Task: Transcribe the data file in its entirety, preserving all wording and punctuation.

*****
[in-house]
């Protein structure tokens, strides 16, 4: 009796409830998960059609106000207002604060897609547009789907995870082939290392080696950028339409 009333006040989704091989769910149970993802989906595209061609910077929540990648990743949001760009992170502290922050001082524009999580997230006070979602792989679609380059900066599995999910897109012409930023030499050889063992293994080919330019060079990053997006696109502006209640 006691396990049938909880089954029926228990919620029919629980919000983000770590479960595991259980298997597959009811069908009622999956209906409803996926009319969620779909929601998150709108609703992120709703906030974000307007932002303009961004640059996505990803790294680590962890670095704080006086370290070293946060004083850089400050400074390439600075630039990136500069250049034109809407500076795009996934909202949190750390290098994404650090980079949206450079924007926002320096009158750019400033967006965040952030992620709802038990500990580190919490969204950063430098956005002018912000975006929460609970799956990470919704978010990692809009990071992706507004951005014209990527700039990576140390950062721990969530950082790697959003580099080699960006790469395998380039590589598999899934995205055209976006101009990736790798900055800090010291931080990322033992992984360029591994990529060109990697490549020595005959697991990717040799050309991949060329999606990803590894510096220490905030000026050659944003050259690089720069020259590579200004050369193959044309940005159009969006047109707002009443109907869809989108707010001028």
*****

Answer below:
[in-house]
């Protein structure tokens, strides 16, 4: 009796409830998960059609106000207002604060897609547009789907995870082939290392080696950028339409 009333006040989704091989769910149970993802989906595209061609910077929540990648990743949001760009992170502290922050001082524009999580997230006070979602792989679609380059900066599995999910897109012409930023030499050889063992293994080919330019060079990053997006696109502006209640 006691396990049938909880089954029926228990919620029919629980919000983000770590479960595991259980298997597959009811069908009622999956209906409803996926009319969620779909929601998150709108609703992120709703906030974000307007932002303009961004640059996505990803790294680590962890670095704080006086370290070293946060004083850089400050400074390439600075630039990136500069250049034109809407500076795009996934909202949190750390290098994404650090980079949206450079924007926002320096009158750019400033967006965040952030992620709802038990500990580190919490969204950063430098956005002018912000975006929460609970799956990470919704978010990692809009990071992706507004951005014209990527700039990576140390950062721990969530950082790697959003580099080699960006790469395998380039590589598999899934995205055209976006101009990736790798900055800090010291931080990322033992992984360029591994990529060109990697490549020595005959697991990717040799050309991949060329999606990803590894510096220490905030000026050659944003050259690089720069020259590579200004050369193959044309940005159009969006047109707002009443109907869809989108707010001028």